For the first few years after Dahlia’s birth, when her differences were becoming clearer, this woman’s sympathy might have caused my stomach to drop. Not anymore. It’s not that I’ve developed greater tolerance for seemingly smug moms on the playground, but I no longer consider Dahlia’s differences at all tragic. Indeed, learning to see the world through her gaze has opened my own. I don’t often get the responses I’m expecting from my daughter, but in that very surprise, I often find myself pausing, rethinking and seeing things anew.
In high school, I had an art teacher who asked us to spend a week looking for diamond shapes in the world around us. It turns out that when you’re looking for them, diamond shapes abound. That’s what it’s like parenting an autistic child. In Dahlia’s presence, I am suddenly surrounded by things I had never noticed before. That piece of blue glass on the sidewalk? It’s a treasure. That flutter of a curtain in the window? A princess is hiding there. That paper clip? It’s a fairy’s wings.
“Why?” she asks me constantly, her mind struggling to order the world. “Why can’t we wear pajamas to the playground?” “Why can’t we talk to dead people?” “Why do we take pictures of things?”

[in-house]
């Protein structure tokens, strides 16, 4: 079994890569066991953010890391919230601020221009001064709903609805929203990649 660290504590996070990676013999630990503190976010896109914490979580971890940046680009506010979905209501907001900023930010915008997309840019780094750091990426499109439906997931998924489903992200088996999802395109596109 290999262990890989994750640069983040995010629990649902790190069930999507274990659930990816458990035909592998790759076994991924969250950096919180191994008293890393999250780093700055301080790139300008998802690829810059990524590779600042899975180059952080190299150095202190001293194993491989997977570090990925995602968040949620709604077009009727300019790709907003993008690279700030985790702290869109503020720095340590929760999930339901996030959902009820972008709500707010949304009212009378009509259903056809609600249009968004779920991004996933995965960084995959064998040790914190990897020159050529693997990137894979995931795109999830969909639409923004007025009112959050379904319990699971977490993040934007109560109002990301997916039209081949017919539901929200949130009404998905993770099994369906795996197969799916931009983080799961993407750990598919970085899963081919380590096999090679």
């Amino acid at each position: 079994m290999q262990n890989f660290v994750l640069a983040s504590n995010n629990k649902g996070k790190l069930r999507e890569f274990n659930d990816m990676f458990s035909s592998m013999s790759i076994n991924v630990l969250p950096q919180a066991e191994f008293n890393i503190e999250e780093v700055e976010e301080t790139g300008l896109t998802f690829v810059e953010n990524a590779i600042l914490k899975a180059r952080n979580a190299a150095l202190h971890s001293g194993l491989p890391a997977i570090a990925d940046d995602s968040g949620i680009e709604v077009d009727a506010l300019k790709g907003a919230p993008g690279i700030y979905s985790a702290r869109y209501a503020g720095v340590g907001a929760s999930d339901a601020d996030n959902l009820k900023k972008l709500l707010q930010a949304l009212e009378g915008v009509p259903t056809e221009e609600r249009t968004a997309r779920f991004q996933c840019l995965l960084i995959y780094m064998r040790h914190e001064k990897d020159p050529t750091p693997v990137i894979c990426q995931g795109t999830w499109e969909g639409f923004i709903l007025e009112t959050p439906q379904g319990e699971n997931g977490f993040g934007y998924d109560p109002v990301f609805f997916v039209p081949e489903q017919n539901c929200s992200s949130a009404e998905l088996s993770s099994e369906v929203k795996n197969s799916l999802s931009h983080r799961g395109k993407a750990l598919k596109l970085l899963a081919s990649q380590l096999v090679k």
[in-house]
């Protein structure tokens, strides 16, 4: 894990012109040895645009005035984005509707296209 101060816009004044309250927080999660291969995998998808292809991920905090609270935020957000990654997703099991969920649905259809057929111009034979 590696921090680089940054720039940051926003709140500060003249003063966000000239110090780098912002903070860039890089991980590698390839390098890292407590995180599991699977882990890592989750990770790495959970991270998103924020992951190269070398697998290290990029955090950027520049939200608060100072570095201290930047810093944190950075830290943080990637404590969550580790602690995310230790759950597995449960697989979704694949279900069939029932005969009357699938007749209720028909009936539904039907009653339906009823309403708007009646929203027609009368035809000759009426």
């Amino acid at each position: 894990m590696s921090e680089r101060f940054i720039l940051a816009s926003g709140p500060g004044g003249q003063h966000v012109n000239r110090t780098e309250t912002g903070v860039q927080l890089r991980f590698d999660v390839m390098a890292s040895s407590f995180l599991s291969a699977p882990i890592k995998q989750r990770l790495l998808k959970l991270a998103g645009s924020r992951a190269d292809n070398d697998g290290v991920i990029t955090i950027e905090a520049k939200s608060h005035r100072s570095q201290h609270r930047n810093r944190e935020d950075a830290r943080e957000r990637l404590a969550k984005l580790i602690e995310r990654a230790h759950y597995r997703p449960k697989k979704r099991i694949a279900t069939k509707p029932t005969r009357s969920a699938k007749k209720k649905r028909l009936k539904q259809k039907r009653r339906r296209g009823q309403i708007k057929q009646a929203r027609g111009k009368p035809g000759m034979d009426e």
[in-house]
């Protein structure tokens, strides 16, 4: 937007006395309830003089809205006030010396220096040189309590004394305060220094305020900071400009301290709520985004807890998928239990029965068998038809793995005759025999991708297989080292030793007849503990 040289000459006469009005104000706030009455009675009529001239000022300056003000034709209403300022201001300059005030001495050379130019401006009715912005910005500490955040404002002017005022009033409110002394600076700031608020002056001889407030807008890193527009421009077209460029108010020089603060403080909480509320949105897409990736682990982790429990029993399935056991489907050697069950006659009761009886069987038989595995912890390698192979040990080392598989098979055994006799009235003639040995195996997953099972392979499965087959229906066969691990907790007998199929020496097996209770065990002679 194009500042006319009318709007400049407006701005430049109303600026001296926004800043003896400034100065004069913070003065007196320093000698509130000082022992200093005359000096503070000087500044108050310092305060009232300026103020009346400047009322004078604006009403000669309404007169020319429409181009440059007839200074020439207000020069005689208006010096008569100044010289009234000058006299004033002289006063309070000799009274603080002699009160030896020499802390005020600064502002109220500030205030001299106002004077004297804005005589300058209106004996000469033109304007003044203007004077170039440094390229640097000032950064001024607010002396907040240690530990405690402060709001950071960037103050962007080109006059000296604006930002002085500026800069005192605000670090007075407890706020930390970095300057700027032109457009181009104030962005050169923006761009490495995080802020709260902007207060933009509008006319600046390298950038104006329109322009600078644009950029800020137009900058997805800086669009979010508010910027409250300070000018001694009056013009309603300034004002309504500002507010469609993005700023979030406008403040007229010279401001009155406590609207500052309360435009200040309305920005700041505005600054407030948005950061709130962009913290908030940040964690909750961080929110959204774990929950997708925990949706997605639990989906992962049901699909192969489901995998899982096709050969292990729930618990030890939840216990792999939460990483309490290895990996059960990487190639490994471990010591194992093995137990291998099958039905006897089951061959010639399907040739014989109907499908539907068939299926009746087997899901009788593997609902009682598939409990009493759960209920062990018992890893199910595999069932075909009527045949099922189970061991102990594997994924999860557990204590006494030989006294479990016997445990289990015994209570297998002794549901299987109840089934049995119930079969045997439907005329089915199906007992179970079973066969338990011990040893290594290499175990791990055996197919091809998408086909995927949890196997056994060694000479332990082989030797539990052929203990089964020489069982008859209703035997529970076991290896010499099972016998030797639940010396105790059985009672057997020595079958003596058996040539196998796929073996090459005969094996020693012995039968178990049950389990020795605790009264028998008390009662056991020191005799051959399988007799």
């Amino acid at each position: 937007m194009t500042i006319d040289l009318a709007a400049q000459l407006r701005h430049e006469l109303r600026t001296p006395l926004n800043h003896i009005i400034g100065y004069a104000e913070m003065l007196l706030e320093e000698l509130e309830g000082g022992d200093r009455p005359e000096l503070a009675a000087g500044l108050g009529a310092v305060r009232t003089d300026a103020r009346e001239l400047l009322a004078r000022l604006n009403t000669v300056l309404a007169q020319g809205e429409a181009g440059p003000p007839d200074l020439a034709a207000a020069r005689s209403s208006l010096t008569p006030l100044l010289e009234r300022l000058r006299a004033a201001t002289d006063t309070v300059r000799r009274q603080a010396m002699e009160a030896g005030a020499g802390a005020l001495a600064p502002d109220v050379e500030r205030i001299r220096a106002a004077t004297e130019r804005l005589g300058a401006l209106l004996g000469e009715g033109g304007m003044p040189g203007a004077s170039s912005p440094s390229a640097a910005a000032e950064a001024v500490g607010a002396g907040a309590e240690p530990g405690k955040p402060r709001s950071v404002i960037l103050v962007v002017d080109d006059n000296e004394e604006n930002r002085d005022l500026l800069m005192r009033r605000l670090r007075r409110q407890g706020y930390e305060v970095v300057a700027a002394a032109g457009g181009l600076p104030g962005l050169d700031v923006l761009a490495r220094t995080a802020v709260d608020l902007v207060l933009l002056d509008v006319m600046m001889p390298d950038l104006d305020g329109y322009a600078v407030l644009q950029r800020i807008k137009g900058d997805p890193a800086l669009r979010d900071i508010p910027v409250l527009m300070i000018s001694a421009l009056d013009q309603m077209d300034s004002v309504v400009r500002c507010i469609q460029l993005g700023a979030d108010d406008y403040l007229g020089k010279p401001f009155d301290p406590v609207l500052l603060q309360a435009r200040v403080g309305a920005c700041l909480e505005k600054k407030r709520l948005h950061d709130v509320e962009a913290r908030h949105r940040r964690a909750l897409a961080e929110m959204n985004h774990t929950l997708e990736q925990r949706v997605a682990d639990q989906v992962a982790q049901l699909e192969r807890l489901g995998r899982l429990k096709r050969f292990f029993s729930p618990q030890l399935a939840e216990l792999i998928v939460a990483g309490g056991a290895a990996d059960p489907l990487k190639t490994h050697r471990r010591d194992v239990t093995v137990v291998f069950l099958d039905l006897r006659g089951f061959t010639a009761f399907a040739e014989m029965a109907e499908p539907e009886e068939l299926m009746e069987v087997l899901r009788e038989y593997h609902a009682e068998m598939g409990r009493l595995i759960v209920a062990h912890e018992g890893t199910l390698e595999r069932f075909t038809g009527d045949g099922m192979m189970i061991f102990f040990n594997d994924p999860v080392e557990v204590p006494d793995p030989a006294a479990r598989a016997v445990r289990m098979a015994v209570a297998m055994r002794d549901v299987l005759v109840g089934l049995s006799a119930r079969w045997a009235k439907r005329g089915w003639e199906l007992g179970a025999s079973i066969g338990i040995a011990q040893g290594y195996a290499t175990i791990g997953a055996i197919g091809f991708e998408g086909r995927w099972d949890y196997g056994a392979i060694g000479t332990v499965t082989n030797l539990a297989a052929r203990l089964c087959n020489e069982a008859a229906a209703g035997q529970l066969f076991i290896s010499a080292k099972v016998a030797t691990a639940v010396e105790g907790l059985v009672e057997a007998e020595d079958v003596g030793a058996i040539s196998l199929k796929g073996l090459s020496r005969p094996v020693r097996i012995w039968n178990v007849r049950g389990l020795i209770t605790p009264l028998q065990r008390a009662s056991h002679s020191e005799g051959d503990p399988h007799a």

Dahlia sees things as they are, not how she wishes they would be. Though it sometimes leaves her confused, there is much to be said for her approach. She doesn’t, for instance, see her dad and me parenting in separate homes as a problem. That helped me to see it differently, too. When I stopped thinking about the disintegration of our family as a failure, I could see how rich and rewarding our new configuration could be.
I used to care so much about what people thought that I kept myself firmly in check. Watching Dahlia march through life heedless of others’ reactions, I’ve found myself imitating her. In my writing, I no longer worry as much about confronting or exposing my innermost thoughts. And my patients benefit from the daily reminder I get from Dahlia that the most practical approach to a given situation — the one that yields the “right” answer — is often not the most creative or illuminating.
There have been losses, too, but even these have been enlightening. Those friends who were put off by her directness or behavior they deemed odd probably weren’t such close friends. And the fact that Dahlia, like many autistic children, doesn’t always like to be hugged has forced me to reach her in different ways: art, stories, building Lego structures or forts made from boxes. It’s made me aware of how often I used physical touch as a substitute for deeper forms of communication.
I might not always understand precisely how Dahlia’s mind works, but I’ve learned to appreciate its creativity and spontaneity. Before I had her, I was trudging through life, and I didn’t even realize it. Now I revel in its beautiful, wild unpredictability.
Dahlia has not only made my world a brighter place, but she’s also made me a bolder, more awake version of myself. What I should have told that playground mom was: “We should all be so lucky.”